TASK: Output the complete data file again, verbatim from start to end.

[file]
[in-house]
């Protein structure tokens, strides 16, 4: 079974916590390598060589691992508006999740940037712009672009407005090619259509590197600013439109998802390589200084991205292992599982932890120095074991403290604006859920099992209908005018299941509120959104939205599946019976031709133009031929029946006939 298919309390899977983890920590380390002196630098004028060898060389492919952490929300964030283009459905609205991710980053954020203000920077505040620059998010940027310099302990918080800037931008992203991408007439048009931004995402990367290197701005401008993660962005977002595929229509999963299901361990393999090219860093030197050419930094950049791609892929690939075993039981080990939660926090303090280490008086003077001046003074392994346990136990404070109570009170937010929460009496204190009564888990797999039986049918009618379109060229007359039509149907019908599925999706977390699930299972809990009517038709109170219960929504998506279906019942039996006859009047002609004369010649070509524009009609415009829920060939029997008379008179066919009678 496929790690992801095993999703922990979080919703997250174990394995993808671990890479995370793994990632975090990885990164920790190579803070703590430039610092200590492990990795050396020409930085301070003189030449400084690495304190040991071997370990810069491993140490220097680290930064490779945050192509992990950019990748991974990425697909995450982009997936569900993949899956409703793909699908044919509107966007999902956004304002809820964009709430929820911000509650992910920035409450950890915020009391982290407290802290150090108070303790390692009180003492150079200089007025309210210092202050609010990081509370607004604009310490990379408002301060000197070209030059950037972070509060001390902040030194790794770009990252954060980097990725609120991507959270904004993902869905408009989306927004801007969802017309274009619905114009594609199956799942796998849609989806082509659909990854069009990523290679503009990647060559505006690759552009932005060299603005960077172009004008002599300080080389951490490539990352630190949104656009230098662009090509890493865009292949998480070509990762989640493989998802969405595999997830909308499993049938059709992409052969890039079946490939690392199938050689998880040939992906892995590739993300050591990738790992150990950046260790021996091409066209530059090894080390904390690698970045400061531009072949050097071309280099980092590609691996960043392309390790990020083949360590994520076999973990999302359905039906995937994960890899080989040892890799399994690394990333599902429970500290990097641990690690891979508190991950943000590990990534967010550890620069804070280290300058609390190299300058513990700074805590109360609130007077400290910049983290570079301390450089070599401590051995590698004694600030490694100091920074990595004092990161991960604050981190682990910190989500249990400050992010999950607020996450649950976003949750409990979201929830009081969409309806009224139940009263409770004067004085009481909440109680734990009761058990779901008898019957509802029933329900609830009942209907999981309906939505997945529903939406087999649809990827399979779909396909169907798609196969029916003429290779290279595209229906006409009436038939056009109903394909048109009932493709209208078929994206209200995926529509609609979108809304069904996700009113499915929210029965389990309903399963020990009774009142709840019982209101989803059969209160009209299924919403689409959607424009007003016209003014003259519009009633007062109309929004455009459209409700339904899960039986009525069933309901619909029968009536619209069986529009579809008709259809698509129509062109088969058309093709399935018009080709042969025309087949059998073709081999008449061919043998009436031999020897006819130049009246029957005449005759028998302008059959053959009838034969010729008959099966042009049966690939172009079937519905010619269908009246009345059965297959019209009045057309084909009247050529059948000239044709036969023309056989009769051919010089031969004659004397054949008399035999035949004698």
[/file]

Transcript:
[in-house]
């Protein structure tokens, strides 16, 4: 079974916590390598060589691992508006999740940037712009672009407005090619259509590197600013439109998802390589200084991205292992599982932890120095074991403290604006859920099992209908005018299941509120959104939205599946019976031709133009031929029946006939 298919309390899977983890920590380390002196630098004028060898060389492919952490929300964030283009459905609205991710980053954020203000920077505040620059998010940027310099302990918080800037931008992203991408007439048009931004995402990367290197701005401008993660962005977002595929229509999963299901361990393999090219860093030197050419930094950049791609892929690939075993039981080990939660926090303090280490008086003077001046003074392994346990136990404070109570009170937010929460009496204190009564888990797999039986049918009618379109060229007359039509149907019908599925999706977390699930299972809990009517038709109170219960929504998506279906019942039996006859009047002609004369010649070509524009009609415009829920060939029997008379008179066919009678 496929790690992801095993999703922990979080919703997250174990394995993808671990890479995370793994990632975090990885990164920790190579803070703590430039610092200590492990990795050396020409930085301070003189030449400084690495304190040991071997370990810069491993140490220097680290930064490779945050192509992990950019990748991974990425697909995450982009997936569900993949899956409703793909699908044919509107966007999902956004304002809820964009709430929820911000509650992910920035409450950890915020009391982290407290802290150090108070303790390692009180003492150079200089007025309210210092202050609010990081509370607004604009310490990379408002301060000197070209030059950037972070509060001390902040030194790794770009990252954060980097990725609120991507959270904004993902869905408009989306927004801007969802017309274009619905114009594609199956799942796998849609989806082509659909990854069009990523290679503009990647060559505006690759552009932005060299603005960077172009004008002599300080080389951490490539990352630190949104656009230098662009090509890493865009292949998480070509990762989640493989998802969405595999997830909308499993049938059709992409052969890039079946490939690392199938050689998880040939992906892995590739993300050591990738790992150990950046260790021996091409066209530059090894080390904390690698970045400061531009072949050097071309280099980092590609691996960043392309390790990020083949360590994520076999973990999302359905039906995937994960890899080989040892890799399994690394990333599902429970500290990097641990690690891979508190991950943000590990990534967010550890620069804070280290300058609390190299300058513990700074805590109360609130007077400290910049983290570079301390450089070599401590051995590698004694600030490694100091920074990595004092990161991960604050981190682990910190989500249990400050992010999950607020996450649950976003949750409990979201929830009081969409309806009224139940009263409770004067004085009481909440109680734990009761058990779901008898019957509802029933329900609830009942209907999981309906939505997945529903939406087999649809990827399979779909396909169907798609196969029916003429290779290279595209229906006409009436038939056009109903394909048109009932493709209208078929994206209200995926529509609609979108809304069904996700009113499915929210029965389990309903399963020990009774009142709840019982209101989803059969209160009209299924919403689409959607424009007003016209003014003259519009009633007062109309929004455009459209409700339904899960039986009525069933309901619909029968009536619209069986529009579809008709259809698509129509062109088969058309093709399935018009080709042969025309087949059998073709081999008449061919043998009436031999020897006819130049009246029957005449005759028998302008059959053959009838034969010729008959099966042009049966690939172009079937519905010619269908009246009345059965297959019209009045057309084909009247050529059948000239044709036969023309056989009769051919010089031969004659004397054949008399035999035949004698």